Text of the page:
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Publication numberUS6462456 B1
Publication typeGrant
Application numberUS 09/470,707
Publication dateOct 8, 2002
Filing dateDec 23, 1999
Priority dateNov 6, 1998
Fee statusPaid
Also published asCN1237682C, CN1435003A, DE60036408D1, DE60036408T2, EP1240700A1, EP1240700B1, US6675459, WO2001048889A1
Publication number09470707, 470707, US 6462456 B1, US 6462456B1, US-B1-6462456, US6462456 B1, US6462456B1
InventorsNicholas John DeCristofaro, Peter Joseph Stamatis, Gordan Edward Fish
Original AssigneeHoneywell International Inc.
Export CitationBiBTeX, EndNote, RefMan
External Links: USPTO, USPTO Assignment, Espacenet
Bulk amorphous metal magnetic components for electric motors
US 6462456 B1
Abstract
A high efficiency electric motor has a generally polyhedrally shaped bulk amorphous metal magnetic component in which a plurality of layers of amorphous metal strips are laminated together to form a generally three-dimensional part having the shape of a polyhedron. The bulk amorphous metal magnetic component may include an arcuate surface, and preferably includes two arcuate surfaces that are disposed opposite to each other. The magnetic component is operable at frequencies ranging from about 50 Hz to about 20,000 Hz. When the motor is operated at an excitation frequency “f” to a peak induction level Bmax, the component exhibits a core-loss less than “L” wherein L is given by the formula L=0.0074 f (Bmax)1.3+0.000282 f1.5 (Bmax)2.4, said core loss, said excitation frequency and said peak induction level being measured in watts per kilogram, hertz, and teslas, respectively. Performance characteristics of the bulk amorphous metal magnetic component of the present invention are significantly better than those of silicon-steel components operated over the same frequency range.
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Claims(21)
What is claimed is:
1. An electric motor having at least one low-loss bulk amorphous metal magnetic component comprising an annealed stack having a plurality of substantially similarly shaped, epoxy-impregnated layers of amorphous metal strips laminated together, forming a polyhedrally shaped part, wherein said low-loss bulk amorphous metal magnetic component when operated at an excitation frequency “f” to a peak induction level Bmax has a core-loss less than “L” wherein L is given by the formula L=0.0074 f (Bmax)1.3+0.000282 f1.5 (Bmax)2.4, said core loss, said excitation frequency and said peak induction level being measured in watts per kilogram, hertz, and teslas, respectively.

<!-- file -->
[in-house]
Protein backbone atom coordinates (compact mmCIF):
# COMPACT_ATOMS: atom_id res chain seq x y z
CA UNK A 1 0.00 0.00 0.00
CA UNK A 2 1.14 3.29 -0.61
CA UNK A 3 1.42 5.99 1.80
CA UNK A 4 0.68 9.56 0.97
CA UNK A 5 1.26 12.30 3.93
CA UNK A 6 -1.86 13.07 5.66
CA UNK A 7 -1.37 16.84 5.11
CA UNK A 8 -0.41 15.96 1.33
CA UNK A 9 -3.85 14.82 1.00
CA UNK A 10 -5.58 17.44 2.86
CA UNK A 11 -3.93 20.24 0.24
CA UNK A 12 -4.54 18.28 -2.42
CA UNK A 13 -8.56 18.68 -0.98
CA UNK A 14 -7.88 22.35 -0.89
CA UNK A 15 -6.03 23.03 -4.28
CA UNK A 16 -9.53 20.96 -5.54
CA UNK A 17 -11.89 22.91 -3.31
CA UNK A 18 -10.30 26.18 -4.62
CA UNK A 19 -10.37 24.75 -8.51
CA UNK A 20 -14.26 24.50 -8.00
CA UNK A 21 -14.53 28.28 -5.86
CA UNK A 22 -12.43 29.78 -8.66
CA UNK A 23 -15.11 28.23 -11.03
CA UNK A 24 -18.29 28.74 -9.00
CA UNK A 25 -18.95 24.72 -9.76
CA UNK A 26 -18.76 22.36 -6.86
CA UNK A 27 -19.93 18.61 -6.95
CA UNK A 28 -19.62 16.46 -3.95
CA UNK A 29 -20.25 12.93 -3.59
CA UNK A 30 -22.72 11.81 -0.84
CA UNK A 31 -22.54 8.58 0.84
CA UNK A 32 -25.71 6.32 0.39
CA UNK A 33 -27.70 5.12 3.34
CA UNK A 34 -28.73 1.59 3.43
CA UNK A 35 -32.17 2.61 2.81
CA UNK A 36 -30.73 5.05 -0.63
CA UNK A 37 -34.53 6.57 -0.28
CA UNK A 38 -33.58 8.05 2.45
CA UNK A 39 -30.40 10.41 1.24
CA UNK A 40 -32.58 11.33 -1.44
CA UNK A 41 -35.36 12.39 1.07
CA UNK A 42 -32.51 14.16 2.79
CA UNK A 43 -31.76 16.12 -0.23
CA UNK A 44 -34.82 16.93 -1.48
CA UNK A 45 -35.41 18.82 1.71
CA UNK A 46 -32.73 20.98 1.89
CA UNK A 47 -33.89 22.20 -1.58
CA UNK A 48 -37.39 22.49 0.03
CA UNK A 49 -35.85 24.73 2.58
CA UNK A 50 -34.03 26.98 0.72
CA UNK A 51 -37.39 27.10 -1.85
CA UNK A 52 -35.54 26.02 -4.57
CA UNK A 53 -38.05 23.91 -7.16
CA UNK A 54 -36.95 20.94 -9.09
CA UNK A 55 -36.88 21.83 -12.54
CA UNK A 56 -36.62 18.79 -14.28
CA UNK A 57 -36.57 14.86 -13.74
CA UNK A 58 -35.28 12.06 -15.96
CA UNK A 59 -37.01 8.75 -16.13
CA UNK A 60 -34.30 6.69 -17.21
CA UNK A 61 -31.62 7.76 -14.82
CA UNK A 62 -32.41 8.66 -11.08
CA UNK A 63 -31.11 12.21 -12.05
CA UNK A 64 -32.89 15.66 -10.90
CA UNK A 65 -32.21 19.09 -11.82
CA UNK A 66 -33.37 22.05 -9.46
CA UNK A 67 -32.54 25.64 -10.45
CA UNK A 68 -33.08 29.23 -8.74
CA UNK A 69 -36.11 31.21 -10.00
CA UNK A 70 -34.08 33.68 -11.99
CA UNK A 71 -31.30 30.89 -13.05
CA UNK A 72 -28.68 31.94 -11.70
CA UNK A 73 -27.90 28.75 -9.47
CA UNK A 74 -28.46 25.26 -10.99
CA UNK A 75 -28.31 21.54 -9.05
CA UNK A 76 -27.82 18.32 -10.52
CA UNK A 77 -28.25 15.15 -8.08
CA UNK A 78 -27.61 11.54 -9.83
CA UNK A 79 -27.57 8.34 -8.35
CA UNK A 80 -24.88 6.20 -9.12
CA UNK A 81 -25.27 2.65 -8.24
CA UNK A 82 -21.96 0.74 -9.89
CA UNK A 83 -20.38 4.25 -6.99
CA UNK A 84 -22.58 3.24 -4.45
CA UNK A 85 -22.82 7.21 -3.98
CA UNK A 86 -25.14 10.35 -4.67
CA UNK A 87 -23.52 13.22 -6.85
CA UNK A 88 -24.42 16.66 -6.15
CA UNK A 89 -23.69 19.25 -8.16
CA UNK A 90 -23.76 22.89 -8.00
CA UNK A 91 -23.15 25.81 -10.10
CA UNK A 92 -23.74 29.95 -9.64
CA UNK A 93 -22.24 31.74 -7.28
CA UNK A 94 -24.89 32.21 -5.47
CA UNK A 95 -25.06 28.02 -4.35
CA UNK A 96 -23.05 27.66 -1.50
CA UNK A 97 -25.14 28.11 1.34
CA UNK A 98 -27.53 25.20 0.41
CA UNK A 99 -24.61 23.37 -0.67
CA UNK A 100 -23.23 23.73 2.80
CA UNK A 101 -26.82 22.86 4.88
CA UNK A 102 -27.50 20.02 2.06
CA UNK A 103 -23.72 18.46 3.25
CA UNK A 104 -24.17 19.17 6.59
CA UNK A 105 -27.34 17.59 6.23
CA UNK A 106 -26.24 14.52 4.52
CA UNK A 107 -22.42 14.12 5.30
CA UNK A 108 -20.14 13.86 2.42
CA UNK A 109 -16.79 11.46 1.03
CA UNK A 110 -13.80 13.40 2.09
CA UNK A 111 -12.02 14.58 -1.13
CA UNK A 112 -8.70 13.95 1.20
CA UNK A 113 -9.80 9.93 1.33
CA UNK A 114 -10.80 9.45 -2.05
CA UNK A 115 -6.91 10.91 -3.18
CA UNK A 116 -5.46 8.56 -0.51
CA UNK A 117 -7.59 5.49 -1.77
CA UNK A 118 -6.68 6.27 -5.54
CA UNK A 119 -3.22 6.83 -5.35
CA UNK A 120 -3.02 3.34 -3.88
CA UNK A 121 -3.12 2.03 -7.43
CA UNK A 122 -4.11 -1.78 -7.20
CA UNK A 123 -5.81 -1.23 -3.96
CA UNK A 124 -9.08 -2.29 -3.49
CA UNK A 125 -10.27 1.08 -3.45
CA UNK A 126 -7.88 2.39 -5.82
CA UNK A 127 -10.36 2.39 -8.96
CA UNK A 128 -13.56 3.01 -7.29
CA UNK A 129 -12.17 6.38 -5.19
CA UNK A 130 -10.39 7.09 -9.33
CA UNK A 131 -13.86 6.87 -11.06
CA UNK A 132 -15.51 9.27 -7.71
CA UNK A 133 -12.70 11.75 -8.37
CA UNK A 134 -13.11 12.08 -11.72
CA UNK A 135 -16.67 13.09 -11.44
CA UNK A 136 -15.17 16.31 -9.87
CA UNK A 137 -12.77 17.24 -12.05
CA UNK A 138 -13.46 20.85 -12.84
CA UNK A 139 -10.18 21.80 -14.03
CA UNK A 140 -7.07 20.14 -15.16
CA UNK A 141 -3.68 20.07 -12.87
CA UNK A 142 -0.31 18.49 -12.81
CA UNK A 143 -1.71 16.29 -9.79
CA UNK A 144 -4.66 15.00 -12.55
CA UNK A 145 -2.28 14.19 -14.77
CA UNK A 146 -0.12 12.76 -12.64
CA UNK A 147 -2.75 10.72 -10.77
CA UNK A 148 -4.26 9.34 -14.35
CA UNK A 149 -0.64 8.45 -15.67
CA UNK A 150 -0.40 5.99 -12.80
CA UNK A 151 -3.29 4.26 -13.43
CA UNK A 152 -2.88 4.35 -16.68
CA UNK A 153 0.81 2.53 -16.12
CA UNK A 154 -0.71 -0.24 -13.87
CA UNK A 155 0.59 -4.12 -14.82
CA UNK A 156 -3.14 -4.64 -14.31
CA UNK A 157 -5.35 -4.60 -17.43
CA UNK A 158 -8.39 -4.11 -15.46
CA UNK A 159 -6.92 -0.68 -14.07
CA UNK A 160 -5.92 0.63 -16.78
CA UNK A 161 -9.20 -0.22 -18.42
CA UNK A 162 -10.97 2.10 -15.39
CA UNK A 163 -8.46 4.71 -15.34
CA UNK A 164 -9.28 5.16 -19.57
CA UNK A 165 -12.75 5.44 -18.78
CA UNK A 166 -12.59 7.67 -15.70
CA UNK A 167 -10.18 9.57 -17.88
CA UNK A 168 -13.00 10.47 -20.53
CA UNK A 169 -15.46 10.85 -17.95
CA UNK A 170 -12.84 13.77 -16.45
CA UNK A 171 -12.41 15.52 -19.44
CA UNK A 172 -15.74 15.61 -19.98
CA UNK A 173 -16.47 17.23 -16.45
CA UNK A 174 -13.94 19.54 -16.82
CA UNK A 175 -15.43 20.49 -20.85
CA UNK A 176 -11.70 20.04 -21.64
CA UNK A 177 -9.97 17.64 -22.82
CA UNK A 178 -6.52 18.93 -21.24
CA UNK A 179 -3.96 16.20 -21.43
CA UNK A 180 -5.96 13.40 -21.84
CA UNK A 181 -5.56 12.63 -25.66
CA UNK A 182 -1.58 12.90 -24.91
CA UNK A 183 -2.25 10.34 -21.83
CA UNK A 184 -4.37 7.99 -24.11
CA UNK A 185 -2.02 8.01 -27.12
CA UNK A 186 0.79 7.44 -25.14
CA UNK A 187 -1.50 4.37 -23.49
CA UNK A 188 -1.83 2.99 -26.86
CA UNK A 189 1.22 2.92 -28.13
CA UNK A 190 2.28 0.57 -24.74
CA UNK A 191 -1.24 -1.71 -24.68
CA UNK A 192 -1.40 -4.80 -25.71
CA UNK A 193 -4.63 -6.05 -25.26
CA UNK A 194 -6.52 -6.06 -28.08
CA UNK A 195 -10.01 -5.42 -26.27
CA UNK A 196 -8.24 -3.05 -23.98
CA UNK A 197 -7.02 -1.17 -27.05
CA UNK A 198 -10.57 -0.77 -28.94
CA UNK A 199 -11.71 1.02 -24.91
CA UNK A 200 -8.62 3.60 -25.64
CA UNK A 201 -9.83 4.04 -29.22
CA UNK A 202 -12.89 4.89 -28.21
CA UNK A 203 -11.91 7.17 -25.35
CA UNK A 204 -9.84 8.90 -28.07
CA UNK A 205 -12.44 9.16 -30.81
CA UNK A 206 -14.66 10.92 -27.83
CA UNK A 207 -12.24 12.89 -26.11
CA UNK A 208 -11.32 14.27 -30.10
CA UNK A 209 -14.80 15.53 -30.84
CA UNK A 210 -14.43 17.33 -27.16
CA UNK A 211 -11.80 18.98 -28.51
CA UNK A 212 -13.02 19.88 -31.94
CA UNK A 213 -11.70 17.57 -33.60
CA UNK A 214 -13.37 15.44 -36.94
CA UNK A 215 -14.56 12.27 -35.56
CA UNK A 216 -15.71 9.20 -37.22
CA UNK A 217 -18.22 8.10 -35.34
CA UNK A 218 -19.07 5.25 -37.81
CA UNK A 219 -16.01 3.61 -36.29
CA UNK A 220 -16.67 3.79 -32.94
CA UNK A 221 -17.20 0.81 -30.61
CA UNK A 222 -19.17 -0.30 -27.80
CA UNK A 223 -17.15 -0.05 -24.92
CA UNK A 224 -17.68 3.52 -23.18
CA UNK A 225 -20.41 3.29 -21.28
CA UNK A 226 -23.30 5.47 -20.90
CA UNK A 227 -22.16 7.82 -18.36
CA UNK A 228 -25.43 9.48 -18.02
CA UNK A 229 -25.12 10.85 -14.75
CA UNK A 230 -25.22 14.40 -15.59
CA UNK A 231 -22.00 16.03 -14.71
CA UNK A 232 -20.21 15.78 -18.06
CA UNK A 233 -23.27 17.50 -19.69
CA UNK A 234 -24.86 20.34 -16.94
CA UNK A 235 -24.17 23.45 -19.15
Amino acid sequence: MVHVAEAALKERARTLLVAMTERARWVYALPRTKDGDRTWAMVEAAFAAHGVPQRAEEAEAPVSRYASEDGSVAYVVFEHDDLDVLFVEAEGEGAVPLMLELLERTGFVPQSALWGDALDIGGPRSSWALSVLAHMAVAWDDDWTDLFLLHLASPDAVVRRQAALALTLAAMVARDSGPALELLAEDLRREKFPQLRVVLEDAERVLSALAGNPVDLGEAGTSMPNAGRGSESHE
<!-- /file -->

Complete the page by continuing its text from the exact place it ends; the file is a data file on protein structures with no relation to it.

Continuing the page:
2. An electric motor as recited by claim 1, wherein each of said amorphous metal strips having a composition defined essentially by the formula: M70-85 Y5-20 Z0-20, subscripts in atom percent, where “M” is at least one of Fe, Ni and Co, “Y” is at least one of B, C and P, and “Z” is at least one of Si, Al and Ge; with the provisos that (i) up to 10 atom percent of component “M” can be replaced with at least one of the metallic species Ti, V, Cr, Mn, Cu, Zr, Nb, Mo, Ta and W, and (ii) up to 10 atom percent of components (Y+Z) can be replaced by at least one of the non-metallic species In, Sn, Sb and Pb.
3. An electric motor as recited by claim 2, wherein each of said strips has a composition defined essentially by the formula Fe80B11Si9.
4. An electric motor as recited by claim 2, said amorphous metal strips having been heat treated to form a nanocrystalline microstructure therein.
5. An electric motor as recited by claim 4, wherein each of said amorphous metal strips has a composition defined essentially by the formula Fe100−u−x−y−z−wRuTxQyBzSiw, wherein R is at least one of Ni and Co, T is at least one of Ti, Zr, Hf, V, Nb, Ta, Mo, and W, Q is at least one of Cu, Ag, Au, Pd, and Pt, u ranges from 0 to about 10, x ranges from about 3 to 12, y ranges from 0 to about 4, z ranges from about 5 to 12, and w ranges from 0 to less than about 8.
6. An electric motor as recited by claim 4, wherein each of said amorphous metal strips has a composition defined essentially by the formula Fe100−u−x−y−z−wRuTxQyBzSiw, wherein R is at least one of Ni and Co, T is at least one of Ti, Zr, Hf, V, Nb, Ta, Mo, and W, Q is at least one of Cu, Ag, Au, Pd, and Pt, u ranges from 0 to about 10, x ranges from about 1 to 5, y ranges from 0 to about 3, z ranges from about 5 to 12, and w ranges from about 8 to 18.
7. An electric motor as recited by claim 1, wherein said bulk amorphous metal magnetic component comprises a part of a stator of said electric motor.
8. An electric motor as recited by claim 1, wherein said bulk amorphous metal magnetic component comprises a stator of said electric motor.
9. An electric motor as recited by claim 1, wherein said bulk amorphous metal magnetic component comprises a part of a rotor of said electric motor.
10. An electric motor as recited by claim 1, wherein said bulk amorphous metal magnetic component comprises a rotor of said electric motor.
11. An electric motor as recited by claim 1, wherein said amorphous metal magnetic component comprises a rotor and a stator of said electric motor.